Genentech, 23andMe team up to discover if social media can point breast cancer researchers toward answers on Avastin
Genentech's Philippe Bishop.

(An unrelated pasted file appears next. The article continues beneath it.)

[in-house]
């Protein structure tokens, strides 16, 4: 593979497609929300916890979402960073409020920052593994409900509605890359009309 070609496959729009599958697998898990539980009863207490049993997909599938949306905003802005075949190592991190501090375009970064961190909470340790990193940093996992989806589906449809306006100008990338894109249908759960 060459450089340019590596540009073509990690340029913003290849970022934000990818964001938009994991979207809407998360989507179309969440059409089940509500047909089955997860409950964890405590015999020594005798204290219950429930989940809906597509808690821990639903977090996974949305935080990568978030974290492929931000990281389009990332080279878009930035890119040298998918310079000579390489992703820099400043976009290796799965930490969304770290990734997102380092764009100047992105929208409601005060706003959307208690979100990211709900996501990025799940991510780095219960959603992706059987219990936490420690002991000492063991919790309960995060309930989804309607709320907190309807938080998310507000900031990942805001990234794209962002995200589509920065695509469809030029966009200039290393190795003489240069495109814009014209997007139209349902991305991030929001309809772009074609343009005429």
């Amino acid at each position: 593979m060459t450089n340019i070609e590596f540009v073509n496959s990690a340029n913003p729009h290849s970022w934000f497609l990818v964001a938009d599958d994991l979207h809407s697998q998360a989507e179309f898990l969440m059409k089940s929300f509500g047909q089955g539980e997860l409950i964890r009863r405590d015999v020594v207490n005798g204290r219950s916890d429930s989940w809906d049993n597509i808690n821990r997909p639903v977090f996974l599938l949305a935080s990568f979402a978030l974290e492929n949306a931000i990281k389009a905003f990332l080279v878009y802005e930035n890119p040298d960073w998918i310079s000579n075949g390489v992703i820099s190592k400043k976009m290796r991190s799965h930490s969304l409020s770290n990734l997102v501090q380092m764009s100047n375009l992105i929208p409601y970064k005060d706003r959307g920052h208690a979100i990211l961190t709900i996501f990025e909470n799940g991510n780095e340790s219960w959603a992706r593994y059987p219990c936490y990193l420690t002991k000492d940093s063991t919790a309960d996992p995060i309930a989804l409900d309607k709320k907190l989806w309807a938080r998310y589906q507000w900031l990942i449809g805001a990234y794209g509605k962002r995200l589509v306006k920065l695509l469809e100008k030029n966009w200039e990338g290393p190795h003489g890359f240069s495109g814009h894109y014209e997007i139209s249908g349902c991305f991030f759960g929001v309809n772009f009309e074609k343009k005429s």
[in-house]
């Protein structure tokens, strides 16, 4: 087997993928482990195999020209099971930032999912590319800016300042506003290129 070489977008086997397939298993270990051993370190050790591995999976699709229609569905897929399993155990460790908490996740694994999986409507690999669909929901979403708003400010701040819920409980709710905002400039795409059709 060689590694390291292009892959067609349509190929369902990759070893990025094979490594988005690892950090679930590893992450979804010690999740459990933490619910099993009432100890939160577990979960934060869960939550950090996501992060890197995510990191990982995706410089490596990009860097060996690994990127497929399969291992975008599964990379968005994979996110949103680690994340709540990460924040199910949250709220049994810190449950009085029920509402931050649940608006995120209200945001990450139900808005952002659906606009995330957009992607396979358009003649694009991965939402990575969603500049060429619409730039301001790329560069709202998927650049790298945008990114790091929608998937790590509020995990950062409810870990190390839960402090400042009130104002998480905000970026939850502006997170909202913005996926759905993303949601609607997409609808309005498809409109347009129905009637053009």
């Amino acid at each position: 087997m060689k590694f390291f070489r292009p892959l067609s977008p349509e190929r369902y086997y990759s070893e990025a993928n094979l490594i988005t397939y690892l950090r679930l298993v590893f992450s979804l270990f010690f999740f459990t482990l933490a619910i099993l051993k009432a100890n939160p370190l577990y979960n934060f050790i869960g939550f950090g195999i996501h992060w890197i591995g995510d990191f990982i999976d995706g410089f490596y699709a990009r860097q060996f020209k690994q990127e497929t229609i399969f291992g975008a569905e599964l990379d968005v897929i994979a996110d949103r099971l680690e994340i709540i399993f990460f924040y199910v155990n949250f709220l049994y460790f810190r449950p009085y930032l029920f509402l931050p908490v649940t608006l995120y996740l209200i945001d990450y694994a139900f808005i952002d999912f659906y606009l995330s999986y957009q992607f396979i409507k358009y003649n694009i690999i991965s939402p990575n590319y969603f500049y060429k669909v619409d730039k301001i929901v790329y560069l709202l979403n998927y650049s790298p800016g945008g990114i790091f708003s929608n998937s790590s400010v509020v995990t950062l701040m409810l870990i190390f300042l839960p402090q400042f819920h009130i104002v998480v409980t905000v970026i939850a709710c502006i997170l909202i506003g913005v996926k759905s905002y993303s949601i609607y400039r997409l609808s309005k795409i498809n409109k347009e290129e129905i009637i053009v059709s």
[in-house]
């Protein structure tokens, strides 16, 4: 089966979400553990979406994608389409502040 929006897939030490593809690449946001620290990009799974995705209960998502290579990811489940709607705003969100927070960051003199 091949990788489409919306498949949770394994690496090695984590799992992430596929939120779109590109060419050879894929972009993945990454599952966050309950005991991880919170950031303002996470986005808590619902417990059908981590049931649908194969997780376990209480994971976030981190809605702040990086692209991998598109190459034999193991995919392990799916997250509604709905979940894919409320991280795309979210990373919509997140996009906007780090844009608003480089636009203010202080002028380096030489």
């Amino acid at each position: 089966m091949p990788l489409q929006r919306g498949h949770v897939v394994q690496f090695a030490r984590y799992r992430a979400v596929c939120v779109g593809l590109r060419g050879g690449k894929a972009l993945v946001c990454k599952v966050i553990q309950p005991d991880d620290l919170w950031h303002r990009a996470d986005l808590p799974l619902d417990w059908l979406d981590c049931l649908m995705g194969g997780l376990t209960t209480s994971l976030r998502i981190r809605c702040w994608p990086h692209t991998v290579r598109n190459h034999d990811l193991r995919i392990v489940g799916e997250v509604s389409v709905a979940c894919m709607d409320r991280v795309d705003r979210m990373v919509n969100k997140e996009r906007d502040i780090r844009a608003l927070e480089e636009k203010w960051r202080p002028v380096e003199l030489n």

Breast cancer survivor Christi Turnage had a “what-if” moment as Genentech Inc. and federal regulators debated the fate of Avastin as a treatment for metastatic breast cancer. What if Avastin worked even better than the South San Francisco-based biotech giant intended — like it had with Turnage? What if she belonged to a subset of metastatic breast cancer patients who are “super-responders” to Avastin? And what if a study could find biomarkers, or signals, woven into those women’s cells that could easily identify super-responders and get them on Avastin faster? Genentech listened, especially after the FDA in November revoked approval for metastatic breast cancer of the world’s best-selling cancer drug. The result is a study with a social media twist, thanks to DNA analysis company 23andMe Inc. But what makes the study unique is that patients aren’t receiving any drugs. They aren’t referred by a doctor, and they aren’t even required to go to a predetermined clinical trial site. The only requirements are Internet access, a wad of spit into a cup and, if participants choose, a blood sample.